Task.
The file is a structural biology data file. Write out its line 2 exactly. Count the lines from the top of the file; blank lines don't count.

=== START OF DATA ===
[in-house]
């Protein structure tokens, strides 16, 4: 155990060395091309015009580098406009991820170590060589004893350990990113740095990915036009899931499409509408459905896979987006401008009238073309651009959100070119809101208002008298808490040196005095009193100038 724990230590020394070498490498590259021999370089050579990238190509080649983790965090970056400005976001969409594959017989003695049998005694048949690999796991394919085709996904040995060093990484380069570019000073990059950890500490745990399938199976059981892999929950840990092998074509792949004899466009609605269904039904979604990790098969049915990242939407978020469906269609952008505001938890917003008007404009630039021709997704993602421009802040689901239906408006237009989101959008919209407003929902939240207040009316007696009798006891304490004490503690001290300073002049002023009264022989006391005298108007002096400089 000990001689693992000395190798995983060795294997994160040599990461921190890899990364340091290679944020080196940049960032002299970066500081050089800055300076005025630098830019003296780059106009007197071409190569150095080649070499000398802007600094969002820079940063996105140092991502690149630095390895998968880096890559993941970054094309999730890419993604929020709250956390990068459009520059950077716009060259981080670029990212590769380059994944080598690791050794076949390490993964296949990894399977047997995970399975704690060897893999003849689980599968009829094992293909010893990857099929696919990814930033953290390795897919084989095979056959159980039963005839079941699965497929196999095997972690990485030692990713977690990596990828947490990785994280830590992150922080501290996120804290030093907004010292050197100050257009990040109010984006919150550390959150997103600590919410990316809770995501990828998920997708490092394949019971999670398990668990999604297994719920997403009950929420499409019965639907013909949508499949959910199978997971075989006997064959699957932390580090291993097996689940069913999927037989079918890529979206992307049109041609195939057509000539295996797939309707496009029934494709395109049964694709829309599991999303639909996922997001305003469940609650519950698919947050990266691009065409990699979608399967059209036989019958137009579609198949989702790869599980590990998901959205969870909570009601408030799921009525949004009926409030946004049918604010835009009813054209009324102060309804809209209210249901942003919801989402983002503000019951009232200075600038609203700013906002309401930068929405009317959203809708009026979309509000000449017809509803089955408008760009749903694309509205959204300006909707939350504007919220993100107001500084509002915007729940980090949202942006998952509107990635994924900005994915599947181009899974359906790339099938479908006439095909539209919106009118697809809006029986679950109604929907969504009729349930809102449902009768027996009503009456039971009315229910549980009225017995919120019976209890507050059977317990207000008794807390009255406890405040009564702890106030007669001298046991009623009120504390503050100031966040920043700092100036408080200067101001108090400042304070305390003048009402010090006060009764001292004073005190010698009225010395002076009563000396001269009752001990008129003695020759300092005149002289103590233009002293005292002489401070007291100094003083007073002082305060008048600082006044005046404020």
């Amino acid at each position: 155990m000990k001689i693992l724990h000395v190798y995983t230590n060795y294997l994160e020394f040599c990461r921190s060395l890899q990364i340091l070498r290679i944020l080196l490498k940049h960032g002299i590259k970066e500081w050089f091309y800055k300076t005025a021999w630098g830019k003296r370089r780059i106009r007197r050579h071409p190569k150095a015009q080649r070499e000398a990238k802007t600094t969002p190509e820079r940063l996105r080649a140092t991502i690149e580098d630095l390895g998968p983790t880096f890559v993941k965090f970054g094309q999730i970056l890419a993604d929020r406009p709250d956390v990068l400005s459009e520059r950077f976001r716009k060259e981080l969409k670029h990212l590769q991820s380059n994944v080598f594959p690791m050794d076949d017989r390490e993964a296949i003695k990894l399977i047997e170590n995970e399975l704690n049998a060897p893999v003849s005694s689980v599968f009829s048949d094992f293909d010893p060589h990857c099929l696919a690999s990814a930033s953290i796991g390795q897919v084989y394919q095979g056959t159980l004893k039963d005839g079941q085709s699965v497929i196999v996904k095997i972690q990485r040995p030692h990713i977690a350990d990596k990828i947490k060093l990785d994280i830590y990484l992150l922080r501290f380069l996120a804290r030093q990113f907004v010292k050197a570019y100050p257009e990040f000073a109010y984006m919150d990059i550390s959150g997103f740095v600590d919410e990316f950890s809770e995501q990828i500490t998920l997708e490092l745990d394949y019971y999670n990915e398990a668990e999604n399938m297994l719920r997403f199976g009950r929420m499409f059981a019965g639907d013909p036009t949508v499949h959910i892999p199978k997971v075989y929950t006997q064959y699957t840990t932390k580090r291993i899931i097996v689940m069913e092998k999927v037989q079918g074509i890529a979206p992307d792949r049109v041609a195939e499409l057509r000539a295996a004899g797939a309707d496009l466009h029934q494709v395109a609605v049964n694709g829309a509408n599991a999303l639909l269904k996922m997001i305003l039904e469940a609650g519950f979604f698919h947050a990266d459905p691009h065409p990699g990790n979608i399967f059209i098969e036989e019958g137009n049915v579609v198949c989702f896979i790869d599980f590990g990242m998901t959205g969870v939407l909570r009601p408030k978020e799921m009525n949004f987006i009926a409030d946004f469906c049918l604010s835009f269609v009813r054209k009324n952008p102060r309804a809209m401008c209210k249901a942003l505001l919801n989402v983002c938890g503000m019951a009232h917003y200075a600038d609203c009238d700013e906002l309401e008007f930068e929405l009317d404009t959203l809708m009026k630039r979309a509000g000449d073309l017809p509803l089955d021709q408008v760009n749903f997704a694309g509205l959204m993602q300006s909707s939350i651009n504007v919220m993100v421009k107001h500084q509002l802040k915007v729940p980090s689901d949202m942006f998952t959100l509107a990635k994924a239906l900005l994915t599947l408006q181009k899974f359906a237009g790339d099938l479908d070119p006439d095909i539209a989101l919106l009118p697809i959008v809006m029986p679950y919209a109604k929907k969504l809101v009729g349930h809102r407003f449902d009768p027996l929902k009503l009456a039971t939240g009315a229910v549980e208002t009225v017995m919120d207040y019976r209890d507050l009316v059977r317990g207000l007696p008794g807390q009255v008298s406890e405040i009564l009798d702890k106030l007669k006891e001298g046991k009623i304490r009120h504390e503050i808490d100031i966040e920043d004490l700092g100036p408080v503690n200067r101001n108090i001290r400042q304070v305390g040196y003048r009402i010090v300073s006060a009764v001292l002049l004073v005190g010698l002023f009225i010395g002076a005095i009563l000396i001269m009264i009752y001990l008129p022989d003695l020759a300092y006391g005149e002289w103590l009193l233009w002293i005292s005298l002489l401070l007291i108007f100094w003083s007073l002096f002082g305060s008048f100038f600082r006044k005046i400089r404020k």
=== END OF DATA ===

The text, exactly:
């Protein structure tokens, strides 16, 4: 155990060395091309015009580098406009991820170590060589004893350990990113740095990915036009899931499409509408459905896979987006401008009238073309651009959100070119809101208002008298808490040196005095009193100038 724990230590020394070498490498590259021999370089050579990238190509080649983790965090970056400005976001969409594959017989003695049998005694048949690999796991394919085709996904040995060093990484380069570019000073990059950890500490745990399938199976059981892999929950840990092998074509792949004899466009609605269904039904979604990790098969049915990242939407978020469906269609952008505001938890917003008007404009630039021709997704993602421009802040689901239906408006237009989101959008919209407003929902939240207040009316007696009798006891304490004490503690001290300073002049002023009264022989006391005298108007002096400089 000990001689693992000395190798995983060795294997994160040599990461921190890899990364340091290679944020080196940049960032002299970066500081050089800055300076005025630098830019003296780059106009007197071409190569150095080649070499000398802007600094969002820079940063996105140092991502690149630095390895998968880096890559993941970054094309999730890419993604929020709250956390990068459009520059950077716009060259981080670029990212590769380059994944080598690791050794076949390490993964296949990894399977047997995970399975704690060897893999003849689980599968009829094992293909010893990857099929696919990814930033953290390795897919084989095979056959159980039963005839079941699965497929196999095997972690990485030692990713977690990596990828947490990785994280830590992150922080501290996120804290030093907004010292050197100050257009990040109010984006919150550390959150997103600590919410990316809770995501990828998920997708490092394949019971999670398990668990999604297994719920997403009950929420499409019965639907013909949508499949959910199978997971075989006997064959699957932390580090291993097996689940069913999927037989079918890529979206992307049109041609195939057509000539295996797939309707496009029934494709395109049964694709829309599991999303639909996922997001305003469940609650519950698919947050990266691009065409990699979608399967059209036989019958137009579609198949989702790869599980590990998901959205969870909570009601408030799921009525949004009926409030946004049918604010835009009813054209009324102060309804809209209210249901942003919801989402983002503000019951009232200075600038609203700013906002309401930068929405009317959203809708009026979309509000000449017809509803089955408008760009749903694309509205959204300006909707939350504007919220993100107001500084509002915007729940980090949202942006998952509107990635994924900005994915599947181009899974359906790339099938479908006439095909539209919106009118697809809006029986679950109604929907969504009729349930809102449902009768027996009503009456039971009315229910549980009225017995919120019976209890507050059977317990207000008794807390009255406890405040009564702890106030007669001298046991009623009120504390503050100031966040920043700092100036408080200067101001108090400042304070305390003048009402010090006060009764001292004073005190010698009225010395002076009563000396001269009752001990008129003695020759300092005149002289103590233009002293005292002489401070007291100094003083007073002082305060008048600082006044005046404020």